This touring program of international digital films continues Friday and Saturday, September 21 and 22, at the Biograph, 2433 N. Lincoln. Tickets are $10; a $55 pass (available to the first 150, and $65 thereafter) admits you to all festival events. For more information call 866-737-3378 or 773-348-4123.


Human Nature

Shorts from Sweden, France, and the U.S. In Helicopter (2000), Ari Gold juxtaposes newsreel footage, live action, and scale-model sequences to examine how he and his siblings responded to the death of their mother, a victim of the helicopter crash that also claimed rock impresario Bill Graham. The chronology is perplexing and the tone morbid (now adults, the children still yearn for their mother’s advice, while Gold wonders about reincarnation), yet the recollections are urgent and heartfelt. 78 min. (TS) (8:00)

Cinema Electronica

Music videos for various electronic pop bands, including Mouse on Mars, Daft Punk, Super Furry Animals, Gorillaz, Orbital, Radiohead, Etienne de Crecy, Red Snapper, and Fatboy Slim. Traktor, the Swedish collective best known for its MTV and Miller Lite commercials, directed the Fatboy Slim video Ya Mama, in which a hick vacationing in the Caribbean finds a cassette tape that chants “push the tempo” and sets off a feverish dance at a native bazaar. The catchy tune almost surmounts the absurdity of a beer-bellied American bringing rhythm to the islands. Jamie Hewlett and Pete Candeland’s 19-2000 imagines the happy-go-lucky Gorillaz tune as an anime highway journey (complete with Japanese subtitles), during which the band’s Mad Max car careens through a series of death-defying obstacles. Other filmmakers include Shynola, Floria Sigismondi, Paul Donnellon, Ben Stokes, and Spike Jonze. 67 min. (TS) (10:00)

Blood: The Last Vampire

On the eve of American involvement in Vietnam, teenage vampire slayer Saya (given the voice of Mystery Train’s Youki Kudoh) hunts for bloodthirsty demons on a U.S. military base in Japan. This 2000 anime feature, conceived by Mamoru Oshii (Ghost in the Shell) and directed by Hiroyuki Kitakubo, is long on gore and stunning visual effects but short on story sense, and while the seedy milieu and mood of military paranoia are excellent, they never quite mesh with the supernatural adventure. The anime is followed by informative interviews with the creative team. 85 min. (TS) On the same program, two anime music videos: Daft Punk’s Harder, Better, Faster, Stronger, directed by Leiji Matsumoto, and Ken Ishi’s Extra, directed by Koji Morimoto. (Midnight)


Altered States

Mind-expanding shorts from France, Germany, Austria, Italy, the UK, and the U.S. In Virgil Widrich’s Copy Shop a meek store clerk accidentally photocopies his palm, and the mistake leads to a Kafkaesque nightmare in which a growing number of clones repeat his daily routines. Widrich belabors his point about the oppressive sameness of life, but his harsh visuals, ingenious optical effects, and minimalist sound loops effectively convey the clerk’s fright and despair. In the animated What Is That, Run Wrake mixes photos and hand-drawn images to create a futuristic city populated by bugs with human heads, a man with a two-dimensional profile, and other surreal beings. 82 min. (TS) (2:30)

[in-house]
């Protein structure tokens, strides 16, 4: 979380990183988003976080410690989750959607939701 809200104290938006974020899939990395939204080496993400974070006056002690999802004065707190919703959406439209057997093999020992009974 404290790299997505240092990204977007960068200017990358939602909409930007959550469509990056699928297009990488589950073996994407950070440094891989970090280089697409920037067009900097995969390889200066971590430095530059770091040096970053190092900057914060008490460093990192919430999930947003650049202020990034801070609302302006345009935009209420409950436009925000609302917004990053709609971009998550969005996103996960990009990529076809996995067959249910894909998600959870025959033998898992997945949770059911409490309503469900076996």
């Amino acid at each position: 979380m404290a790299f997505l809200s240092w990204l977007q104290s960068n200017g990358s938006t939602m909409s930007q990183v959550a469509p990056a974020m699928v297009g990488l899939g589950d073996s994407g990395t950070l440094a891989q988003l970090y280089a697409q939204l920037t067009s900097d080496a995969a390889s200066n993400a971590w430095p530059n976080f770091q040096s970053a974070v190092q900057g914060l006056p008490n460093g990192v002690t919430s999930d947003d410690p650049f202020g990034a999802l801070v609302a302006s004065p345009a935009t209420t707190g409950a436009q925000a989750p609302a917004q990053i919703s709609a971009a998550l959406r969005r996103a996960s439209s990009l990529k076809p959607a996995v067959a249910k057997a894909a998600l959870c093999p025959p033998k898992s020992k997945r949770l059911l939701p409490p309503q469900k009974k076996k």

Openers 01: The State of the Art of Film Titles

High-tech title sequences for 24 commercial features, including Bedazzled, Hollow Man, Hedwig and the Angry Inch, The Talented Mr. Ripley, Along Came a Spider, Big Momma’s House, Shaft, Hannibal, and Final Destination. (4:00)

By Design

Short films that blur the line between narrative and graphic design, from Germany, the UK, and the U.S. Among them, Johnny Hardstaff’s The Future of Gaming revives pop-art imagery to convey the allure of video games; it’s clever but never rises above the level of an art-school exercise. 87 min. (TS) (6:00)

Director’s Club

Short films by past contributors to

the “Cinema Electronica” program, from France, Canada, the U.S., and the UK.

83 min. (8:00)


Doug Pray (Hype!) directed this fond look at hip-hop DJs and their followers, who’ve turned the fringe turntablist movement into a major force in pop music. Included are funny, energetic, slang-laden interviews with DJ Q-Bert (who talks about being in “the zone”), pioneer Afrika Bambaataa (who explains breakbeats and “popping and locking”), Rob Swift (who demonstrates beat juggling), DJ Premier, and Invisbl Skratch Piklz. Pray mixes it up himself by intercutting their dexterous performances, yet the frequent close-ups of rotating vinyl and hands working toggle switches do get boring after a while. 90 min. (TS) (10:00)